Keshav started crying and woke Shankar, who had cried longer and so fallen asleep later. Damyanti asked to hold them. She wanted to hold them at the same time. When she had them both in her arms, the first thing she said was, concernedly, looking down at Shankar, "Isn't she feeding this one?"
Sonia sobbed, just once, from inside the kitchen. It did feel, in those early days, like her own failure. She had no one to tell her otherwise, not even me. I won't pretend to having some kind of enlightenment back then. I never really understood how she felt—having become a mother without any example of motherhood to refer to, or any older woman's counsel. I expected the know-how to come physiologically, with the milk to the breasts.
So when I took Shankar away from Damyanti, I did it to defend him, not Sonia. To own my firstborn son—not my wife—in proud, defiant love. Of Sonia I was still, in some deep part of myself, ashamed. But Shankar, I sensed, was the victim of some higher malice, and this malice was enough, it was all a creature could bear. I would protect him against every human addition to that malice because I had declared the suffering he was born to suffering enough. So I took him away and held him close, as though my sister had wounded him. Sonia, emboldened, took Keshav back. The boys were screaming now, our agitation contagious. Damyanti gathered her shawl about her, shut the empty tin and put it in her bag, and left. Her sandals clacked down the stairs and vanished over the dust.
Between my two boys, I could have guessed Shankar would get the broken ribs, the worse injury decided by a matter of inches. This is one more piece of bad luck for him I will never understand, no matter how much I read about karma.
It was all I could do, when he was a newborn, to throw my arm out in time and block the curtain rod that fell, without provocation, across his cradle. Later, when he started walking, the house had every corner and edge out for him like knives. I knew the difference because his brother had started walking two months before. I remember Shankar walking into a ball and chasing it, laughing every time it skipped away from him. A scorpion darted from behind our framed portrait of Bala Krishna, and I had to scoop Shankar off the ground.
Even after my sickness started, I was always on the lookout. His face had a strangely grown-up, serious, almost worried look. He sensed the same malice in the cosmos that I did. But when he laughed, I saw his mother's eyes in my own face, eyes that narrowed and curved into darkly shining arches, and I knew the deal I had made with the Gods was being honored.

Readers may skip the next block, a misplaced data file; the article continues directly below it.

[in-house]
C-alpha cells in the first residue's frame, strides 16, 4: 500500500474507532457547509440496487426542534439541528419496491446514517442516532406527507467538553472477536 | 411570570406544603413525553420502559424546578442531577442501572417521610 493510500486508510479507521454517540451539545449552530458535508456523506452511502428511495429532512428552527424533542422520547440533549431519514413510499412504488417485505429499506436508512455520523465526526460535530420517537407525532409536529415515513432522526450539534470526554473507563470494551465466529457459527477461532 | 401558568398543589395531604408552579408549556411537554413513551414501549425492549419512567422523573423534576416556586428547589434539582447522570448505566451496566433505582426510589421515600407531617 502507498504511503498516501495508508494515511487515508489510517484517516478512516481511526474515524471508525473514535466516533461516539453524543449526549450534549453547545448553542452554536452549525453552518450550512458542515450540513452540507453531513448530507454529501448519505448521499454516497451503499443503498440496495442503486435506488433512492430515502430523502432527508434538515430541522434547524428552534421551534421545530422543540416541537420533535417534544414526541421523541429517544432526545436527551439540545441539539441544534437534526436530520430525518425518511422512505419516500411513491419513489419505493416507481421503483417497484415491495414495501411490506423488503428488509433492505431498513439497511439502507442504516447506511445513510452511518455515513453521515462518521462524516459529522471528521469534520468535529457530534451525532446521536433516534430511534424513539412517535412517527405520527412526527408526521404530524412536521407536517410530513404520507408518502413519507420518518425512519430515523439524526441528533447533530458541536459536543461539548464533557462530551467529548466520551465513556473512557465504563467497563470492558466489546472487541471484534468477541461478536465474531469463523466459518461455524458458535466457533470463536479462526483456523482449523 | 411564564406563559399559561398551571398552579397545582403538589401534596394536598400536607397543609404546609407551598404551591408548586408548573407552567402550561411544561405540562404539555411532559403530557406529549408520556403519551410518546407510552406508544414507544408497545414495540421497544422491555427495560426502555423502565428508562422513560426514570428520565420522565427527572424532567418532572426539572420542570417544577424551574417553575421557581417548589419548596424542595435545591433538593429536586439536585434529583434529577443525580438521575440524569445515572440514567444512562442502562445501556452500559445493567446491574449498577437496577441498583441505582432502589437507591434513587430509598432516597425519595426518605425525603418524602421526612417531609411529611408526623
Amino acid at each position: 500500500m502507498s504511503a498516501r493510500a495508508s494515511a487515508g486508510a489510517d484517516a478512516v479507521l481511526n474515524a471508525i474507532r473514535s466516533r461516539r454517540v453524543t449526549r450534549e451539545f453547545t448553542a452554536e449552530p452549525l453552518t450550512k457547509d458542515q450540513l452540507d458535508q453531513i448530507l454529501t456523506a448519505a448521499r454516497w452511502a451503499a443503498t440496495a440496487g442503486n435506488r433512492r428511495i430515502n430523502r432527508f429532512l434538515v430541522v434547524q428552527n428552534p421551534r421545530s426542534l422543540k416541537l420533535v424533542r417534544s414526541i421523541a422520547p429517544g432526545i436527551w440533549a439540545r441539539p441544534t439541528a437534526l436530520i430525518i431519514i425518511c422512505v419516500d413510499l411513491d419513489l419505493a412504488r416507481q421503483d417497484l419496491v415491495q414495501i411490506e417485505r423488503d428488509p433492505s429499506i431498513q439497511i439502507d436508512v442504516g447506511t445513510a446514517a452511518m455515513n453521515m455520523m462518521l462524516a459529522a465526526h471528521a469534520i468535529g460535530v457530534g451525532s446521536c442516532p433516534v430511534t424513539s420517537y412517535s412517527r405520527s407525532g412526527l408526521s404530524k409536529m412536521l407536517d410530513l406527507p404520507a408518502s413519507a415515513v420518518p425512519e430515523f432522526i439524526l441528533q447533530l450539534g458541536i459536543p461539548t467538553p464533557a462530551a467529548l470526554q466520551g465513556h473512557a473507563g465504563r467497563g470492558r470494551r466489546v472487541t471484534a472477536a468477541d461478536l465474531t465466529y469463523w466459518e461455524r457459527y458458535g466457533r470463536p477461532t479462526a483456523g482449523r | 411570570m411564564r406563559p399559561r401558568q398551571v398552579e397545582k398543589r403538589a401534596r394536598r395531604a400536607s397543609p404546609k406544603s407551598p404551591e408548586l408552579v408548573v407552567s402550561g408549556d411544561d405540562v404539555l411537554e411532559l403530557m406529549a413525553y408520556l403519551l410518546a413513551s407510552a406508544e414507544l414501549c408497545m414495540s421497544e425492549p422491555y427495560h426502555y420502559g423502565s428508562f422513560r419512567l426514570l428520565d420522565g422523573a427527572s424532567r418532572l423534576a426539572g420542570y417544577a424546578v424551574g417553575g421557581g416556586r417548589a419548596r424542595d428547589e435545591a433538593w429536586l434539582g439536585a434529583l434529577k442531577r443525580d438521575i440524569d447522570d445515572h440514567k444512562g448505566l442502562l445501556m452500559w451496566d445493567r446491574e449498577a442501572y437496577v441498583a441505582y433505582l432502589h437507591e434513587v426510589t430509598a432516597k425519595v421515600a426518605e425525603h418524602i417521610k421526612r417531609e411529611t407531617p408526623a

The razor drops from Masud's hand. He has forgotten his half-mask of shaving cream and overnight stubble. He looks down. His foot is bleeding, the cut straight, oblique, shallow. The razor is close by his foot, in the dust. He lifts his foot and puts it down, not knowing what to do. A weak gesture as if to show someone the calamity. The flames that used treetops as a bridge onto his terrace. No one is there to see it with him. The other houses are empty; they had means, and they left in time.
Standing beside him, I stare at the smoke over his house. Shapes of smoke curl, hold, and release: a woman is underwater, her hair, undone, floating vertically; a man's face turns aside and splits down the middle; two children embrace until parted by a wind. Blacker, thicker smoke rises and curls into itself. Everything is prefigured. Masud sees smoke. I see what I have foreseen.
It's not that Masud doesn't know what has happened to the Punjab. He owns a radio—not a good one, but the radio would have to break completely before it occurred to him to replace it. Even if he didn't, there was no way not to hear, if nothing else then at the clinic. The BBC has been discussing the issue for some time. He knew this great event was coming, but he understood the new border only in the abstract, an understanding as simple as a mapmaker's or an Englishman's. A line demarcating jurisdictions, not identities. He cannot hear the radio's static for what it is—the border's cupful of acid, flung hissing into the soil.
Congress and the Muslim League had pounded their tables and made their speeches. Why should it alter his routine? His day has been unalterable for years now. His life takes place almost entirely inside the clinic. He gets in at nine in the morning and stays twelve, sometimes fourteen hours, even though he could leave earlier. His stammer and intense shyness keep him from easily navigating any interaction more complicated than question, examine, advise. The rare times he goes out to buy toothpaste or tea, he points with his middle finger, furrows his brow, nods or shakes his head in great, exaggerated rolls and jerks. He is pious, on the surface of it, but his prayers are merely one component of a larger, daily routine. The mind stays quite blank.